Super Bowl XLVII isn’t the only big event this weekend. Tomorrow is Groundhog Day, an annual holiday that revolves around the resident groundhog in Punxsutawney, Pennsylvania. Each year, the town (located approximately four to five hours from our Hamburg and Warminster facilities) celebrates with a four-day festival full of shopping, food and a variety of entertainment including the main event: Punxsutawney Phil’s emergence from his burrow on Gobbler’s Knob to predict the weather for the rest of winter using his shadow. If he sees it, there will be six more weeks of winter weather, and if not, there will be an early spring.
You might be wondering how this relates to direct marketing. Let me explain: Most believe the lore surrounding Groundhog Day is purely a myth, and for good reason. Despite Punxsutawney Phil’s celebrity status, he has only accurately predicted the weather for the rest of winter 39% of the time.
So Groundhog Day got us thinking about common myths surrounding direct mail. We’ve done our best to junk the term “junk mail” over the years, but there are still a number of false beliefs that paint an inaccurate picture of direct mail. Let’s debunk three right now:
Myth 1: Direct mail is bad. This misconception usually centers on the environment and how electronic communication is more sustainable than direct mail. We’ve touched on this topic in response to the latest greenwashing campaigns from Toshiba and Google, but the bottom line is electronic communication isn’t harmless. E-waste is a rapidly growing waste component, and it takes large amounts of energy to maintain data centers where the data is stored. The idea that direct mail is somehow worse for the environment than creating, transmitting and storing digital communication needs to be reconsidered before spring.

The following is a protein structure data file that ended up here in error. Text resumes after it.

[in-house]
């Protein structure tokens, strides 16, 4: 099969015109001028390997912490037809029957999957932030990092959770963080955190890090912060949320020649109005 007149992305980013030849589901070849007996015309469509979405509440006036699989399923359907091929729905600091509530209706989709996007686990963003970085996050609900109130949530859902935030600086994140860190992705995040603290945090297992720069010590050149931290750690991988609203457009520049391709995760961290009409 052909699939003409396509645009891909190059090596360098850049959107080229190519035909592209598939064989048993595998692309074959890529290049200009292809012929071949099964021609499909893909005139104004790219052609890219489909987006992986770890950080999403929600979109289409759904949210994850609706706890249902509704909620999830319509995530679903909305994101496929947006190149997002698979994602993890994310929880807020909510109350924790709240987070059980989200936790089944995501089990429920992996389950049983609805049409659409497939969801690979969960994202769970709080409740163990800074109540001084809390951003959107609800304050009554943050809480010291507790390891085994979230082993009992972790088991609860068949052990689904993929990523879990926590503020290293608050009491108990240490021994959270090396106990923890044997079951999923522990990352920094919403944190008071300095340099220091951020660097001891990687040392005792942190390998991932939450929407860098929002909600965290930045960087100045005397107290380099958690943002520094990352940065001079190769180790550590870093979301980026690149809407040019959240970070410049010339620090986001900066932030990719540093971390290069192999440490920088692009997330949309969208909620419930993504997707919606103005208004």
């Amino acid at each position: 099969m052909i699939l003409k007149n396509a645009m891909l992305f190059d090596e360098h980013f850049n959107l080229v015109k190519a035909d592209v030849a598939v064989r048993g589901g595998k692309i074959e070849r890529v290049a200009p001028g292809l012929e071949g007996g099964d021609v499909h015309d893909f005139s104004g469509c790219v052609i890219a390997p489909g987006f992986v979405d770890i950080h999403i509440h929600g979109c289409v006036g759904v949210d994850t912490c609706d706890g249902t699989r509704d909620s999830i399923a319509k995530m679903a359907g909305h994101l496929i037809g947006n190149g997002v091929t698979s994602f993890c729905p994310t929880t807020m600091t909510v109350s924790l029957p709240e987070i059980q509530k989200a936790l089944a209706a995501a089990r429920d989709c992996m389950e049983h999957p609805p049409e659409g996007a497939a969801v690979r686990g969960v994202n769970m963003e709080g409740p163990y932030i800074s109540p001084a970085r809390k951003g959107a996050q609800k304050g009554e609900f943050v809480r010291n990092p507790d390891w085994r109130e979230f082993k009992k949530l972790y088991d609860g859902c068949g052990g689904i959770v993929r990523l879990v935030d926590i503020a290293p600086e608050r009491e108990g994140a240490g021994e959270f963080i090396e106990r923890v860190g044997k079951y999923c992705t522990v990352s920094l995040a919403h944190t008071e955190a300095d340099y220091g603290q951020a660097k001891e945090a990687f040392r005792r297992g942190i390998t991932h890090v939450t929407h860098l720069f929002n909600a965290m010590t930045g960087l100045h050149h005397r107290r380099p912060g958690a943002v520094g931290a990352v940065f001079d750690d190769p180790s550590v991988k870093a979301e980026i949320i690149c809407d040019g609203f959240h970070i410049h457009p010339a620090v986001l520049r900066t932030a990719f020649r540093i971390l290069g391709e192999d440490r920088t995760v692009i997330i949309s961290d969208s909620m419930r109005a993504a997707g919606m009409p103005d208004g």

Myth 2: Direct mail is dead. This isn’t the first or last time an established communication channel has been proclaimed dead through this “doom and gloom” tactic. There have been countless articles on the death of everything from TV and broadcasting to advertising and traditional marketing. Direct mail is no different. It’s a popular myth that so-called experts have used to generate significant buzz both inside and out of the industry, but it too must disappear into the shadows. Direct mail is not only a very measurable and well-rounded direct marketing tool, it’s also more effective and preferred over email. What’s more, the majority of consumers actually “enjoy checking the mailbox for postal mail.”
Myth 3: Direct mail doesn’t resonate. The argument here is younger, digitally-driven audiences don’t respond to direct mail. It’s no secret that traditional direct marketing vehicles have been influenced by the rise of digital communication. This digital revolution has largely been driven by Millennials who have grown up with technology capable of staying connected 24/7. But a common side effect of the online era is email overload. Young people are growing tired of cutting through online clutter, which is driving them toward physical mail. In fact, 57% of 25-34-year-olds have made a purchase as a result of a direct mail offer.
We don’t mean to be too hard on the Groundhog Day legend. We certainly hope Punxsutawney Phil accurately forecasts an early spring, but we won’t bank on it, nor should marketers bank on any of these common myths surrounding direct mail.
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